I’m a firm believer that whatever the reader feels is their reality and thus true for them and so I accepted that to some, the book may seem to be erotic. This acceptance was shaken when most of the feedback I received was that Coffin Girls definitely fit into the erotic paranormal romance category. I then sat back and thought – very long, extremely hard (no pun intended *grin*).
What I was struggling with is that I had indeed read erotic literature long before the hype around “Fifty Shades of Grey” arose and as early back as when I was a university student. Back then I devoured the colorful descriptions writers such as Anais Nin and Henry Miller gave to carnal endeavors. To me, that was erotic. These classically acclaimed writers, to my mind, celebrated sex through the mastery of their words.
At this point, it may shed clarity to share my philosophy on sex in literature and other entertainment media. To me, sex is a natural activity that occurs between consenting adults and a very important one. As a romance advocate I cannot imagine a happily ever after for a couple who do not enjoy sleeping together. This is one of the many reasons I do not enjoy YA (Young Adult) reads. They seem to leave something to be desired due to the nature of the genre – like the proverbial ‘coffee without caffeine’.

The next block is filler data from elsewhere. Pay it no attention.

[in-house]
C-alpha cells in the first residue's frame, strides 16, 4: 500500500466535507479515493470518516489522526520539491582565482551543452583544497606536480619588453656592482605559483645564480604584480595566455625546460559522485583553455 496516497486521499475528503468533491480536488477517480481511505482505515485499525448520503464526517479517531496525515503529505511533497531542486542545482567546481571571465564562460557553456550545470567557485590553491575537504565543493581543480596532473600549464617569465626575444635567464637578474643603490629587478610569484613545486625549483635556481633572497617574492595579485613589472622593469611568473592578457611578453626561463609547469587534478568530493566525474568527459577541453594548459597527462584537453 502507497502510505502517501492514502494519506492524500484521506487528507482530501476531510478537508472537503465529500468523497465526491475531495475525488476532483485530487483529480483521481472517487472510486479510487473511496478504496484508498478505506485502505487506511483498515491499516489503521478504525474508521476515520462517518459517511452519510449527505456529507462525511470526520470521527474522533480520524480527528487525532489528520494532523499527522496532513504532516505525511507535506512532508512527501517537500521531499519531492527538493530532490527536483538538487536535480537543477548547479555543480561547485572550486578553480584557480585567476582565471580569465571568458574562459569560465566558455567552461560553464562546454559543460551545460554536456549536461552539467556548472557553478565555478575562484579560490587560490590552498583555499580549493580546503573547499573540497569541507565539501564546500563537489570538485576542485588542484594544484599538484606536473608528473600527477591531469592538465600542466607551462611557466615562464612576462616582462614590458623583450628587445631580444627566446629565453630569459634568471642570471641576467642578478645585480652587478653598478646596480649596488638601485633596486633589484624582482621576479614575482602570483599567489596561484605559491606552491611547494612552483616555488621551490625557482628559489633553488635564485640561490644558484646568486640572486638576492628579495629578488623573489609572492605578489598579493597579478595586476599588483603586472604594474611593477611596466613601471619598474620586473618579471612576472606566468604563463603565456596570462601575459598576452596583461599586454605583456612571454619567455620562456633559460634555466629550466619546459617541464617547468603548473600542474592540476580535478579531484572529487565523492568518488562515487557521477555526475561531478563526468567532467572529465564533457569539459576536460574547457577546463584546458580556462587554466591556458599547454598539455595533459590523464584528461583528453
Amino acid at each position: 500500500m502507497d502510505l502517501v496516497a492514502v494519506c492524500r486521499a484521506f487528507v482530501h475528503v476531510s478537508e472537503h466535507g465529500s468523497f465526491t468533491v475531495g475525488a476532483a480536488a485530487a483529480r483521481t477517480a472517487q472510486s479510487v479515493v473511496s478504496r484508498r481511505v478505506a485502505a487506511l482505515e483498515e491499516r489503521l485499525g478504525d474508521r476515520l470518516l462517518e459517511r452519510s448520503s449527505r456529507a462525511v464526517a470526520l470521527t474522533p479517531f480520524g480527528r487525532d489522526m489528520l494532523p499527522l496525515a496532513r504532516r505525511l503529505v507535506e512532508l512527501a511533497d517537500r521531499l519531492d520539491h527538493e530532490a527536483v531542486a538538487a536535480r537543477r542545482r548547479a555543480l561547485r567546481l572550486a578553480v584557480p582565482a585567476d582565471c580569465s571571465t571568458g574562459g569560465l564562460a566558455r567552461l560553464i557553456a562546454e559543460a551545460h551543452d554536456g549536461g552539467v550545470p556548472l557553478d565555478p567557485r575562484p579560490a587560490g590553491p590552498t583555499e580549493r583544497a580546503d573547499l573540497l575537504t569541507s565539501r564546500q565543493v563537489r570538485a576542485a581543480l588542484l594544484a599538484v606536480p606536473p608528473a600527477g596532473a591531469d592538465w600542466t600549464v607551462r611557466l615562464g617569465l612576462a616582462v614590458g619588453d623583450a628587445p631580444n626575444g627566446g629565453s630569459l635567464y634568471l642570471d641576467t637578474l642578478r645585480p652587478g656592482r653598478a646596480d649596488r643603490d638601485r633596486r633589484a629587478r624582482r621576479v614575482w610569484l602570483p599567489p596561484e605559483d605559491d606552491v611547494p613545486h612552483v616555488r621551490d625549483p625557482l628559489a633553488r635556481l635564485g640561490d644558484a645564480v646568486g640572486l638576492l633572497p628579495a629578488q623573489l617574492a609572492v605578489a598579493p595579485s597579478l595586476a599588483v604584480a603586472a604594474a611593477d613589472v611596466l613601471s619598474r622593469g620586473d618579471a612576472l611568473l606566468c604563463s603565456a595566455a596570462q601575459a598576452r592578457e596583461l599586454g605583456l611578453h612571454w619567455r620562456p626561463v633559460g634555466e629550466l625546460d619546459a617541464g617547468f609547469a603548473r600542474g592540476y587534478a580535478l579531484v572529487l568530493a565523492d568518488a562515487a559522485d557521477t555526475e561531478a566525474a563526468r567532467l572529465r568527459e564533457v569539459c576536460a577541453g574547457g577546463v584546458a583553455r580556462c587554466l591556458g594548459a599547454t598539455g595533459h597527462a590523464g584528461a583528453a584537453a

I was baffled. Here I thought I was being very conservative with Coffin Girls and yet, the general consensus seemed to label it as “erotic with a bit of fang”. I then embarked on a journey to try and figure out if it indeed was erotic and if my definition of erotic was accurate or more akin to literary porn.
A series of events occurred. I read and reviewed a few newly released indie books labeled as erotic. I found that they weren’t actually erotic in my book and that Coffin Girls was indeed more explicit than they were. As I was outnumbered, I had to concede defeat. Next, I read explicit erotic short stories and here found that they made Coffin Girls look like a Disney production, which was more aligned to my original thinking. So, still in a state of confusion, I pulled out the old erotic classics and re-read them and reeled back in shock. They weren’t explicit in nature but what they were, were terribly illegal. A strong word but I cannot find any other to describe the grotesque acts I re-read in those books. Shocked and disappointed in writers I had previously looked up to, I then decided to read their journals. And that clinched it for me.